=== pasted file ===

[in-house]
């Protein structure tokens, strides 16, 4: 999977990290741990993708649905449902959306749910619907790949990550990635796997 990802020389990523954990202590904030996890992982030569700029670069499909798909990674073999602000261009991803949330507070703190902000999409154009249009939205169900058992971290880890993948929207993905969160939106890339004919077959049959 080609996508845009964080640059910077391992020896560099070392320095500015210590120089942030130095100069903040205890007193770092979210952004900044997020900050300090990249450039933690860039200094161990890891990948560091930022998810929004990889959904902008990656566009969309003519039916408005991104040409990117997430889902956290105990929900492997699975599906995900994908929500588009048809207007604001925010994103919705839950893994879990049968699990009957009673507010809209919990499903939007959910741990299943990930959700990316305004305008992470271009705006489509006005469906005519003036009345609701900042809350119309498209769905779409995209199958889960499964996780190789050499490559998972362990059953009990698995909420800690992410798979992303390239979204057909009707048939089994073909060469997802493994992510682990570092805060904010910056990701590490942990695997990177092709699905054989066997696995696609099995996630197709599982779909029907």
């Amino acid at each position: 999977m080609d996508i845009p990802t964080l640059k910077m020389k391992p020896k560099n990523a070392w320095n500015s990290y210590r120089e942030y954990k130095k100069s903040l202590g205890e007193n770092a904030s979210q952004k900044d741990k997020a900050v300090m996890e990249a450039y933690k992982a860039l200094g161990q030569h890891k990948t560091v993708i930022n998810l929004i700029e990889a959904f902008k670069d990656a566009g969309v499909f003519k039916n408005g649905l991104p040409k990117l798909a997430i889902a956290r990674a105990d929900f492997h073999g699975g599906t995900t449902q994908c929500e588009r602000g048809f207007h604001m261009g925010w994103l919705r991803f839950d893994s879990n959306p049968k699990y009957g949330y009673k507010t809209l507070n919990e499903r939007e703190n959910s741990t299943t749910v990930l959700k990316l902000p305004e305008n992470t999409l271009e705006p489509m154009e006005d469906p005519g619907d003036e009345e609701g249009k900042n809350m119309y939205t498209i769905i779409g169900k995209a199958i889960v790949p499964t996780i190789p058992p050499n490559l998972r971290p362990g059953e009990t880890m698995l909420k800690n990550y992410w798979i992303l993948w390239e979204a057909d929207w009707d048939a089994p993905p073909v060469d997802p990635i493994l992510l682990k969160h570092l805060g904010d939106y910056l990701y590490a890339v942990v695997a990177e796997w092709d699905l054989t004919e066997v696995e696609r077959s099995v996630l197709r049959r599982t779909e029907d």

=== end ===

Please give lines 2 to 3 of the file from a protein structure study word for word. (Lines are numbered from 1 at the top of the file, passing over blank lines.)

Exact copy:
């Protein structure tokens, strides 16, 4: 999977990290741990993708649905449902959306749910619907790949990550990635796997 990802020389990523954990202590904030996890992982030569700029670069499909798909990674073999602000261009991803949330507070703190902000999409154009249009939205169900058992971290880890993948929207993905969160939106890339004919077959049959 080609996508845009964080640059910077391992020896560099070392320095500015210590120089942030130095100069903040205890007193770092979210952004900044997020900050300090990249450039933690860039200094161990890891990948560091930022998810929004990889959904902008990656566009969309003519039916408005991104040409990117997430889902956290105990929900492997699975599906995900994908929500588009048809207007604001925010994103919705839950893994879990049968699990009957009673507010809209919990499903939007959910741990299943990930959700990316305004305008992470271009705006489509006005469906005519003036009345609701900042809350119309498209769905779409995209199958889960499964996780190789050499490559998972362990059953009990698995909420800690992410798979992303390239979204057909009707048939089994073909060469997802493994992510682990570092805060904010910056990701590490942990695997990177092709699905054989066997696995696609099995996630197709599982779909029907």
């Amino acid at each position: 999977m080609d996508i845009p990802t964080l640059k910077m020389k391992p020896k560099n990523a070392w320095n500015s990290y210590r120089e942030y954990k130095k100069s903040l202590g205890e007193n770092a904030s979210q952004k900044d741990k997020a900050v300090m996890e990249a450039y933690k992982a860039l200094g161990q030569h890891k990948t560091v993708i930022n998810l929004i700029e990889a959904f902008k670069d990656a566009g969309v499909f003519k039916n408005g649905l991104p040409k990117l798909a997430i889902a956290r990674a105990d929900f492997h073999g699975g599906t995900t449902q994908c929500e588009r602000g048809f207007h604001m261009g925010w994103l919705r991803f839950d893994s879990n959306p049968k699990y009957g949330y009673k507010t809209l507070n919990e499903r939007e703190n959910s741990t299943t749910v990930l959700k990316l902000p305004e305008n992470t999409l271009e705006p489509m154009e006005d469906p005519g619907d003036e009345e609701g249009k900042n809350m119309y939205t498209i769905i779409g169900k995209a199958i889960v790949p499964t996780i190789p058992p050499n490559l998972r971290p362990g059953e009990t880890m698995l909420k800690n990550y992410w798979i992303l993948w390239e979204a057909d929207w009707d048939a089994p993905p073909v060469d997802p990635i493994l992510l682990k969160h570092l805060g904010d939106y910056l990701y590490a890339v942990v695997a990177e796997w092709d699905l054989t004919e066997v696995e696609r077959s099995v996630l197709r049959r599982t779909e029907d």